Problem: After running a test that creates static electricity, the values acquired by a hall-effect sensor are not correct anymore.

Context: The device I am working on draws and rolls up fishing wire/rope. I monitor the number of rotation it needs to rolls the wire up with (30) magnets all around the spool and an hall-effect sensor on its side measuring the number of magnet according to the direction of the rotation.

My set-up includes three parts: a main PCB, a smaller PCB with the hall-effect sensor and a zif cable that connects both PCBs. These PCB were designed by a EE firm and produced by a reliable mass-production facility. The issue is observed over different main and sensor PCBs.

On the firmware side: the main PCB reads the sensor values using interrupts running on the iRAM, with the MCU running at 240MHz. According to the direction signal it adds or subtracts to a volatile int every-time it senses a magnet. Then at the beginning of my state machine (every 50 ms) I LOG the values on the terminal and saves them every 2 seconds in the File System.

The monitoring works perfectly when no wire is on the spool, whatever the speed of the rotation or the stress on the test set-up.

When introducing the fishing wire, a discrepancy of one third of a rotation appears after 20 rotations; in other words, instead of having the correct result of 20 rotations, it measures down to 19.66 or up to 20.33 rotations.

The Weird part:
1) After observing the discrepancy, if the wire is removed from the test set-up and the test done again the discrepancy can still be observed.

2) The discrepancy is still observed after changing the zif cable or the sensor PCB.

3) Plugging out the electronics does not make the discrepancy disappear

4) The only solution to fix the discrepancy is to flash the firmware again.

5) Without wire, the results of the test are always correct.

Hypothesis: The only reason I can think of after a week of tests is that the wire can somehow change the voltage reference somewhere on the PCB that makes some signal incorrect.

Disclaimer: I have tried to sum-up a test that took 2 full weeks of my time, I might have forgotten some details. I will try to update this post with every new findings.

Question: Can the voltage reference on the PCB be changed by wire rolling up next to a sensor?

  • 1
    \$\begingroup\$ static can also damage components of your electronics \$\endgroup\$
    – PlasmaHH
    Commented May 29, 2018 at 9:21
  • \$\begingroup\$ What information is (re-)stored with the flashing. Programs, reference values? \$\endgroup\$
    – Oldfart
    Commented May 29, 2018 at 9:27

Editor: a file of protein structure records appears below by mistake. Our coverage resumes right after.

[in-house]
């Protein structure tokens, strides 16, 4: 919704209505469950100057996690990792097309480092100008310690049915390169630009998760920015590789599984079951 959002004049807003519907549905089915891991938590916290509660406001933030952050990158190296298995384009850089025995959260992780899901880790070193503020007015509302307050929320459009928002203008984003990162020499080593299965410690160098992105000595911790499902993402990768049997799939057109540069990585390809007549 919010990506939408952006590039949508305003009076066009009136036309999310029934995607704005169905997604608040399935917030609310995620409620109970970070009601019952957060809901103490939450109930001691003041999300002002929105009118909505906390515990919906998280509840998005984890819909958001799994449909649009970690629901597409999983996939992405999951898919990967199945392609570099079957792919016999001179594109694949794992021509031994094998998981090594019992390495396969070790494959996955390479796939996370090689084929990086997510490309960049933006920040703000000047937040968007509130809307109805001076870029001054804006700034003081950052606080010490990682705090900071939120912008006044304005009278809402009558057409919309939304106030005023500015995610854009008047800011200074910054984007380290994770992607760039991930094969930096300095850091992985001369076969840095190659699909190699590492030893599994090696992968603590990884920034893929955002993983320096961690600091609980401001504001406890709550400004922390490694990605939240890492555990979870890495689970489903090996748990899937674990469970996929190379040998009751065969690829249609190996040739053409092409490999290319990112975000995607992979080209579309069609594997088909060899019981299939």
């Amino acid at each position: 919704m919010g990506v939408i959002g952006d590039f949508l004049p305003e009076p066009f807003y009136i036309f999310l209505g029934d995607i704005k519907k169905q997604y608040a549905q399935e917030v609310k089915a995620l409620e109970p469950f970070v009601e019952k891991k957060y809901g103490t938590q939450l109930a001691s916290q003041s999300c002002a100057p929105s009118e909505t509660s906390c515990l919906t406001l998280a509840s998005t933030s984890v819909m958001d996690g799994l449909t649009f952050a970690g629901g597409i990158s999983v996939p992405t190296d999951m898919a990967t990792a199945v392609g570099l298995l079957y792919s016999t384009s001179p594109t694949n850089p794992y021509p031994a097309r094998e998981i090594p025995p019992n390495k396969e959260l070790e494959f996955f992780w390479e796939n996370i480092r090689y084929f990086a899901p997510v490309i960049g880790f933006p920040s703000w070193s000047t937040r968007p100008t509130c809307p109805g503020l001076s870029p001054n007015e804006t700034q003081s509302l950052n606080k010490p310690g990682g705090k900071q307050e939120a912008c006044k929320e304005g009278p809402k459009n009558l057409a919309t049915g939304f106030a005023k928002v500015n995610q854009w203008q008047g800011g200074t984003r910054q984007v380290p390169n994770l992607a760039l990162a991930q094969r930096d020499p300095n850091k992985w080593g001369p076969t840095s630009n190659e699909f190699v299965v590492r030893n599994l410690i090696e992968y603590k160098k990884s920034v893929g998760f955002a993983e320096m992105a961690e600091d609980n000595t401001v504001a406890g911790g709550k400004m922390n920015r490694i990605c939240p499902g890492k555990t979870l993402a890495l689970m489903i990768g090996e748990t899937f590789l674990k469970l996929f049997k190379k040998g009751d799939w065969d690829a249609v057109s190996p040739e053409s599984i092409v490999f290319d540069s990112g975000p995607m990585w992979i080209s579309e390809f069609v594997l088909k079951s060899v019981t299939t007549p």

• \$\begingroup\$ The thing is, the test is back to being correct after re-flashing the firmware. @Oldfart, the values are stored in the File System which is left untouched during the reflashing (I am actually doing a OTA update) \$\endgroup\$
    – valentin
    Commented May 29, 2018 at 9:28
  • \$\begingroup\$ That is why i ask details about what information you are re-flashing. Compiled-code, Reference tables, Calibration values, FPGA code? \$\endgroup\$
    – Oldfart
    Commented May 29, 2018 at 9:34
  • \$\begingroup\$ @Oldfart it includes the partition table, the main .bin and the bootloader .bin. There is no calibration. It's running on the ESP32 with the manufacturer SDK (on top of FreeRTOS). I have added firmware details to the post. \$\endgroup\$
    – valentin
    Commented May 29, 2018 at 9:41

1 Answer 1


Question: Can the voltage reference on the PCB be changed by wire rolling up next to a sensor? Yes it can, for example cause by ESD, however then I would expect that change to be permanent meaning a component suffered damage.

Since you can "fix" the change on the PCB by reflashing this does not appear to be what is happening. My guess is then that some event (possibly ESD) changes the content of the flash memory.

However if you have a more complex setup where a voltage is measured (using an external voltmeter for example), a calibration value determined and then programmed. Then the damage could be compensated for with a new calibration value. Probably you do not have this but I thought I just mention it in case you do.

  • \$\begingroup\$ Thank you for your answer. Would you have an advice on how to find out if indeed ESD (or other event) changes the flash content? Unfortunately, there is no calibration: very simple digital reads \$\endgroup\$
    – valentin
    Commented May 29, 2018 at 11:12
  • \$\begingroup\$ To prove it: write flash and read the bits out. There should be no change. Then do test without the wire and read out flash. There should be no change. Then repeat but with the wire in place. If then the read data has changed you have proof. To solve you might need to improve ESD / EMI robustness of the PCB. I would have to see the design to be able to make suggestions. \$\endgroup\$ Commented May 29, 2018 at 11:17
  • \$\begingroup\$ Thanks. In the first attempt the flash was indeed different but that could be due to the network the stack. Will clean the code and test again asap. \$\endgroup\$
    – valentin
    Commented May 30, 2018 at 8:37

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